Secondary Blast Injuries
Secondary blast injuries usually result when bystanders are struck by flying debris
injuries occur when victims are propelled through space by an explosion and strike a secondary object. These injuries are similar to those sustained in vertical falls and ejections from automobiles or smaller motor vehicles.
injuries result from radiation exposure and inhalation of dust and toxic gases.
Direct pressure, elevation, pressure point, and only last, tourniquet
Results from Blunt chest trauma
can cause clavicular fractures, rib fractures, flail chest, sternal fractures, closed pneumothorax, open pneumothorax, tension pneumothorax, hemothorax, pulmonary contusion, and traumatic asphyxia
Types of Bones
Long bones, femur
Short bones, radius, ulna
Flat bones, ribs
Irregular bones, vertebrae
Protrusion of an internal organ through a wound or surgical incision, especially in the abdominal wall
•Common finding with stab wounds
•May be seen to a lesser degree with gunshot wounds
Do not replace organs back into abdomen
•Protect organs from further damage
•Cover with sterile saline moistened dressing
is a loss of sensation and motor function (paralysis and ataxia) that is caused by the lateral hemisection (cutting) of the spinal cord
Superficial (first degree) burns
Partial-thickness (second degree) burns
Full-thickness (third degree) burns
A temporary or permanent opening produced by a force that pushes body tissue laterally away from the track of a projectile
Central Cord Syndrome
A spinal cord injury commonly seen with hyperextension or flexion cervical injuries; it is characterized by greater motor impairment of the upper extremities than of the lower ones
An accumulation of fluid in the brain tissue
Cerebral perfusion pressure (CCP)
A measure of the amount of blood flow to the brain
Cerebral Spinal Fluid
Fluid that fills the subarachnoid space in the brain and spinal cord and in the cerebral ventricles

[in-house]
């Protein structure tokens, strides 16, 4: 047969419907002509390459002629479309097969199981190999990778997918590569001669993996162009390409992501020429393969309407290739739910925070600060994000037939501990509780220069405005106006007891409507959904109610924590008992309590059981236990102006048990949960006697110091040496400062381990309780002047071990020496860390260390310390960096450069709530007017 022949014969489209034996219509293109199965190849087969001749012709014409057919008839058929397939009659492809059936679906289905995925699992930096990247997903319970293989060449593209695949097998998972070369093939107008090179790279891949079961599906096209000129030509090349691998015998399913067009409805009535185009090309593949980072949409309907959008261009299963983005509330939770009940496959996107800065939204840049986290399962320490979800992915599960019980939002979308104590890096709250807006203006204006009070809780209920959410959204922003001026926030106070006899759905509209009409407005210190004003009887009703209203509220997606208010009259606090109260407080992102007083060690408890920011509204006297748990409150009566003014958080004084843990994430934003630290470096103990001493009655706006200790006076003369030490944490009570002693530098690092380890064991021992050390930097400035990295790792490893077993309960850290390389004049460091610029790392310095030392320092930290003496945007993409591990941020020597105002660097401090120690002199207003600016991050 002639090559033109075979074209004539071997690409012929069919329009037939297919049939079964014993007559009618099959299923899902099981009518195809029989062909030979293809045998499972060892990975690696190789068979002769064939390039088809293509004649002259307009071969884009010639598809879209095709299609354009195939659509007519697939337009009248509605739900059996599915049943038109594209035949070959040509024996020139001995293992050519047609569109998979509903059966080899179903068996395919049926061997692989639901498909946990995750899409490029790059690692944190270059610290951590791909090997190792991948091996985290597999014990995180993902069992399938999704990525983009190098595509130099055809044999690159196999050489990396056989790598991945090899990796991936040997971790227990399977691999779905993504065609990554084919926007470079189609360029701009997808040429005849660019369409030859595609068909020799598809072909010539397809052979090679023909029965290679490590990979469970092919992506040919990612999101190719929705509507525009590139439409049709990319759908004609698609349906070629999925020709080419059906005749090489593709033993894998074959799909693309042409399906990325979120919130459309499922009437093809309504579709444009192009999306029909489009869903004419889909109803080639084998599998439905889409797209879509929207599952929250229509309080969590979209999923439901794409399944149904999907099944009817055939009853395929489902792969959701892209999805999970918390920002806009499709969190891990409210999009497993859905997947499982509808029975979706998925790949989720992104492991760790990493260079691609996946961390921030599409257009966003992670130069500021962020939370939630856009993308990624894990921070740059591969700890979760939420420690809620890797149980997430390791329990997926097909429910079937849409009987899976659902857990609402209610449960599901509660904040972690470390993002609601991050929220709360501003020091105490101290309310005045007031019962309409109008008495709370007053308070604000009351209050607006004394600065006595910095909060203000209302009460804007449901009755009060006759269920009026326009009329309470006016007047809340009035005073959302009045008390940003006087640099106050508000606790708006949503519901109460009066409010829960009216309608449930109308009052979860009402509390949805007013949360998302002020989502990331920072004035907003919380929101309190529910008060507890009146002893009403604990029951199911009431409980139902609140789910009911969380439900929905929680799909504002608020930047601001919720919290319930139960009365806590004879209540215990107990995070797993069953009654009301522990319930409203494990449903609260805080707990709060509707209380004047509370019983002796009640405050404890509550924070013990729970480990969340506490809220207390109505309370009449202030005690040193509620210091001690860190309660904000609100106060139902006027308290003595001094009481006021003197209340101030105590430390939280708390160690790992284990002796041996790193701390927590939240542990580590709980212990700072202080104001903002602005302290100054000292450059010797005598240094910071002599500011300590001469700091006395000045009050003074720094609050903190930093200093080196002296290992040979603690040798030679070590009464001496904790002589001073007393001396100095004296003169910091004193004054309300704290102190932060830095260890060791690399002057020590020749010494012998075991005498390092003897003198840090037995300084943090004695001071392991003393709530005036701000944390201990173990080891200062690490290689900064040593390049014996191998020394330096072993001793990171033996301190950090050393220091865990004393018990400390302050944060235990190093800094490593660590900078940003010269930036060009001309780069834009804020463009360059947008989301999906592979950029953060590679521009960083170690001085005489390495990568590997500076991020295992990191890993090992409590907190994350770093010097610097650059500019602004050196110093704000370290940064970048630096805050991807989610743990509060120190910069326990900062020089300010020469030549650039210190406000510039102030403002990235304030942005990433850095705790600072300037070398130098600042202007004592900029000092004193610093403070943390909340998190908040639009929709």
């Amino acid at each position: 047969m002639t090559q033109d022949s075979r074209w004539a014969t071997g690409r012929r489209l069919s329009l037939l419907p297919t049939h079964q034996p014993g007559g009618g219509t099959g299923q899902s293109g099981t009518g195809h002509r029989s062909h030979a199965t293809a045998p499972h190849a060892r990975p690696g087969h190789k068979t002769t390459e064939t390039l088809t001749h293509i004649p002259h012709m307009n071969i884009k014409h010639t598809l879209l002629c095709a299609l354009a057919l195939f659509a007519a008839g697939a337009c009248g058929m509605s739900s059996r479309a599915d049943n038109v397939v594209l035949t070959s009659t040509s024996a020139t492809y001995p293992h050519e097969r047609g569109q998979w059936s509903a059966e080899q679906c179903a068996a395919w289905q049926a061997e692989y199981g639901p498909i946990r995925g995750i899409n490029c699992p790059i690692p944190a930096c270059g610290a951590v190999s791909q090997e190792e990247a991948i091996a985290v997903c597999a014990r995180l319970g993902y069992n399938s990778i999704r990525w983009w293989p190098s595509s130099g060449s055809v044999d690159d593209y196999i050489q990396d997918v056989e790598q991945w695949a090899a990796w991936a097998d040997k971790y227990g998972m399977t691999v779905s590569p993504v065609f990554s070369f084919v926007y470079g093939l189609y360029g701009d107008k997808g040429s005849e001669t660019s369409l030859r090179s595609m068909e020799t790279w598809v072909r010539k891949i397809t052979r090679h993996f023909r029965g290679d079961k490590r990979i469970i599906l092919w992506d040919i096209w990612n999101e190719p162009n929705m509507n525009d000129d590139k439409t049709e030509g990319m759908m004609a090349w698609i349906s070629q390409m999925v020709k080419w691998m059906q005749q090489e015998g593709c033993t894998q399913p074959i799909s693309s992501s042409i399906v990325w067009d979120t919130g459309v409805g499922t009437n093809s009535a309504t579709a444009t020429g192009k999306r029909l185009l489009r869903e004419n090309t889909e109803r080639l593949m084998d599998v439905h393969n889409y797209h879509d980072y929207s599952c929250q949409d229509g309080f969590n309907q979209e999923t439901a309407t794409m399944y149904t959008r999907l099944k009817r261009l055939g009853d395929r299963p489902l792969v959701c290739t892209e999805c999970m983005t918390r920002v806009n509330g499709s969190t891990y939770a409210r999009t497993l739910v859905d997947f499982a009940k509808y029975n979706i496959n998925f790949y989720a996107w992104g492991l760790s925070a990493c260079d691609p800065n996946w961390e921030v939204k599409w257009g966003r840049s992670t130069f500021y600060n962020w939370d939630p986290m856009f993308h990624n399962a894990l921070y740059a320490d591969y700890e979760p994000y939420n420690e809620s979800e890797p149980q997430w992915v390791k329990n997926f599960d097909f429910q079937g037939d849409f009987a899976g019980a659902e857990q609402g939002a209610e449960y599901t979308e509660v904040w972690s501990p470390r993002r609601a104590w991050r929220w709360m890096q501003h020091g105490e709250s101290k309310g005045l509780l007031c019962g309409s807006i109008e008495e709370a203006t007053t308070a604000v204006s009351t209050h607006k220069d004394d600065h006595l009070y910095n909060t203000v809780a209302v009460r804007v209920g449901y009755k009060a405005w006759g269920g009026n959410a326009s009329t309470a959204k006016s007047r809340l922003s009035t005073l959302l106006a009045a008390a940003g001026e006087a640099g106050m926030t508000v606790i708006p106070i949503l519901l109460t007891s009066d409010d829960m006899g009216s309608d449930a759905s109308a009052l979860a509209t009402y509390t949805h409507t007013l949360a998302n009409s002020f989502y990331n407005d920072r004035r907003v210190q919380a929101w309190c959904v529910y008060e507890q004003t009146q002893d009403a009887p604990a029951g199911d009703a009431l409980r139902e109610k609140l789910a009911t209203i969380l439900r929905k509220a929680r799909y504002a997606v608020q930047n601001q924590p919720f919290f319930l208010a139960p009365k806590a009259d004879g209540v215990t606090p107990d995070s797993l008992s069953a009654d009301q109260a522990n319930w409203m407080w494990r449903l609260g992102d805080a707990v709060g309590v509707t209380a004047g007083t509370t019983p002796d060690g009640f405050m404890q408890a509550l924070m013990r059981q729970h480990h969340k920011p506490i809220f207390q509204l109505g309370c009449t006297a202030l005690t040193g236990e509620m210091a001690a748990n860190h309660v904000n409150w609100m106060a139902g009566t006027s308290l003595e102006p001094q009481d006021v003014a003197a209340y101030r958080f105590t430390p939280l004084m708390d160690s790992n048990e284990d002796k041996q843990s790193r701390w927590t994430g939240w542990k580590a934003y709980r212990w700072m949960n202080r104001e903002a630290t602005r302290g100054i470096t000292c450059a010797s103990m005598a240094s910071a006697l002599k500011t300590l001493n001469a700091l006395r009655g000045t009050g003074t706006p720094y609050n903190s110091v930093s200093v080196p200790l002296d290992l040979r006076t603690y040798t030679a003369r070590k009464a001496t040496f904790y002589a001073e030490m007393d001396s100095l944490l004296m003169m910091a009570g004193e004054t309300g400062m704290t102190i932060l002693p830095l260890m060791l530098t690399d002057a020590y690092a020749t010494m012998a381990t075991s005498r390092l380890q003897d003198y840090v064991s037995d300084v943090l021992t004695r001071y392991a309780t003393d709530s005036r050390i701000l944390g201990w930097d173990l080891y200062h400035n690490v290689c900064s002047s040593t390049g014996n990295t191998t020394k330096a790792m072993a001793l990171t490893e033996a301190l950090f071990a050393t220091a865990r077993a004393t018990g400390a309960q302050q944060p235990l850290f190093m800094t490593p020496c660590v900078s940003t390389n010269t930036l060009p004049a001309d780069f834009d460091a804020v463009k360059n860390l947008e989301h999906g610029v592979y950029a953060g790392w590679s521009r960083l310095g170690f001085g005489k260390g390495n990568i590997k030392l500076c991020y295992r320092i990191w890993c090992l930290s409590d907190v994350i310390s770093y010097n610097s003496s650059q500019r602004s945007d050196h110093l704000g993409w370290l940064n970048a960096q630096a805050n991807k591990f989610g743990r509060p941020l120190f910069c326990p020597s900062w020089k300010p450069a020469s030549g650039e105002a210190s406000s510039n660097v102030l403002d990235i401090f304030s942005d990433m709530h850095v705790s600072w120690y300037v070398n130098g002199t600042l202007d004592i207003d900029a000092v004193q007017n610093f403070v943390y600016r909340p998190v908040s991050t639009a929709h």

How to treat a chemical burn
Treatment is directed at stopping the burning process. This can best be accomplished by the following:
1. Remove all clothing, including shoes, which can trap concentrated chemicals
2.Brush off powdered chemicals
3.Irrigate the affected area with copious amounts of water
a. Otherwise stable patients, irrigation takes priority over transportation unless irrigation can be continued in route to the emergency department
b. If a large body surface area is involved, a shower should be used for irrigation, if Radley of available
Burns that go around the extremity
the auditory portion of the inner ear.
A fracture in which the bone is broken into more than two fragments
An injury that occurs at a site opposite the side of impact
A closed, soft tissue injury characterized by swelling, discoloration, and pain
The appearance of irregularly formed hemorrhagic patches (Bruising) on the skin around the umbilicus
acute pancreatitis, where methemalbumin formed from digested blood tracks around the abdomen from the inflamed pancreas
bleeding from blunt abdominal trauma
bleeding from ruptured abdominal aortic aneurysm
bleeding from ruptured ectopic pregnancy
the triad of widening pulse pressure (rising systolic, declining diastolic), change in respiratory pattern (irregular respirations), and bradycardia. It is sign of increased intracranial pressure, and it occurs as a result of the Cushing reflex.
An attempt by the body to compensate for a decline in cerebral perfusion pressure by a rise in mean arterial pressure
Penetrations or punctures
When body organs are put into motion after an impact, they continue to move against the structures that attach them to the body
•Risk of separation of body organs from their attachments
•Injury to the vascular pedicle or mesenteric attachment may lead to brisk or exsanguinating hemorrhage
Dermatomes-corresponding spinal nerves
Each of the spinal nerves exits the spinal canal between two of the vertebra. Each then goes to a particular area of the body. The area of skin served by each of these nerves is called its dermatome.
Occur when the normal articulating ends of two or more bones are displaced